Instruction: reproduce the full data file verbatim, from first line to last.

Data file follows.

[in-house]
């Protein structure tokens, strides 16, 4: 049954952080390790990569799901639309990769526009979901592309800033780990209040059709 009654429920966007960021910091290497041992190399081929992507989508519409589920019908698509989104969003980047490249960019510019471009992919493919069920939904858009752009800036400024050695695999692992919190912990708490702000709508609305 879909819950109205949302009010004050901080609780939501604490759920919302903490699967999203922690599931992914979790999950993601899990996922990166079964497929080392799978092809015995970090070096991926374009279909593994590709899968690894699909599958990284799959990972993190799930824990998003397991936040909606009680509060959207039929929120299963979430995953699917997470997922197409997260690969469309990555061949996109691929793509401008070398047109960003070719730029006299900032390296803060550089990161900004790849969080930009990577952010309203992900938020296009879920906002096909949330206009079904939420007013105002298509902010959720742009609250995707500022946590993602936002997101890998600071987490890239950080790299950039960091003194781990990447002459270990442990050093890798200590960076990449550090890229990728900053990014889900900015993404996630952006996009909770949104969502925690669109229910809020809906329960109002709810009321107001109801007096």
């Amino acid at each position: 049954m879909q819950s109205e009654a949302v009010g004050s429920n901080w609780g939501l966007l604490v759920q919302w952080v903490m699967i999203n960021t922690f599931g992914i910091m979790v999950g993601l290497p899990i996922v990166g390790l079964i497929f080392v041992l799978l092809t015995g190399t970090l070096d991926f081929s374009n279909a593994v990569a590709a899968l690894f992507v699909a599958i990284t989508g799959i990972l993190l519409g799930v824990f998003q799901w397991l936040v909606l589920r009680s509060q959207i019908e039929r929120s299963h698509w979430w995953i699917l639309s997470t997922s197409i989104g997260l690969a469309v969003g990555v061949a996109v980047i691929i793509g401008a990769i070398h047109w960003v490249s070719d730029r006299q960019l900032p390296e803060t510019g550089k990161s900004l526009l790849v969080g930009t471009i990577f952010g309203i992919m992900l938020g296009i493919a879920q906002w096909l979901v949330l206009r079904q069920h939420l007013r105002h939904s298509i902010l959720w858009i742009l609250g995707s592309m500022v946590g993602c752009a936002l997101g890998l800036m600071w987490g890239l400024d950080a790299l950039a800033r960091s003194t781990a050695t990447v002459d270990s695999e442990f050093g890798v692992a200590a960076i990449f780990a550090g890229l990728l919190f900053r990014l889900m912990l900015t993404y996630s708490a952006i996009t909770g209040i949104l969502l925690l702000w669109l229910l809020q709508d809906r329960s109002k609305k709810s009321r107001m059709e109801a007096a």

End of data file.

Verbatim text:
[in-house]
């Protein structure tokens, strides 16, 4: 049954952080390790990569799901639309990769526009979901592309800033780990209040059709 009654429920966007960021910091290497041992190399081929992507989508519409589920019908698509989104969003980047490249960019510019471009992919493919069920939904858009752009800036400024050695695999692992919190912990708490702000709508609305 879909819950109205949302009010004050901080609780939501604490759920919302903490699967999203922690599931992914979790999950993601899990996922990166079964497929080392799978092809015995970090070096991926374009279909593994590709899968690894699909599958990284799959990972993190799930824990998003397991936040909606009680509060959207039929929120299963979430995953699917997470997922197409997260690969469309990555061949996109691929793509401008070398047109960003070719730029006299900032390296803060550089990161900004790849969080930009990577952010309203992900938020296009879920906002096909949330206009079904939420007013105002298509902010959720742009609250995707500022946590993602936002997101890998600071987490890239950080790299950039960091003194781990990447002459270990442990050093890798200590960076990449550090890229990728900053990014889900900015993404996630952006996009909770949104969502925690669109229910809020809906329960109002709810009321107001109801007096």
């Amino acid at each position: 049954m879909q819950s109205e009654a949302v009010g004050s429920n901080w609780g939501l966007l604490v759920q919302w952080v903490m699967i999203n960021t922690f599931g992914i910091m979790v999950g993601l290497p899990i996922v990166g390790l079964i497929f080392v041992l799978l092809t015995g190399t970090l070096d991926f081929s374009n279909a593994v990569a590709a899968l690894f992507v699909a599958i990284t989508g799959i990972l993190l519409g799930v824990f998003q799901w397991l936040v909606l589920r009680s509060q959207i019908e039929r929120s299963h698509w979430w995953i699917l639309s997470t997922s197409i989104g997260l690969a469309v969003g990555v061949a996109v980047i691929i793509g401008a990769i070398h047109w960003v490249s070719d730029r006299q960019l900032p390296e803060t510019g550089k990161s900004l526009l790849v969080g930009t471009i990577f952010g309203i992919m992900l938020g296009i493919a879920q906002w096909l979901v949330l206009r079904q069920h939420l007013r105002h939904s298509i902010l959720w858009i742009l609250g995707s592309m500022v946590g993602c752009a936002l997101g890998l800036m600071w987490g890239l400024d950080a790299l950039a800033r960091s003194t781990a050695t990447v002459d270990s695999e442990f050093g890798v692992a200590a960076i990449f780990a550090g890229l990728l919190f900053r990014l889900m912990l900015t993404y996630s708490a952006i996009t909770g209040i949104l969502l925690l702000w669109l229910l809020q709508d809906r329960s109002k609305k709810s009321r107001m059709e109801a007096a």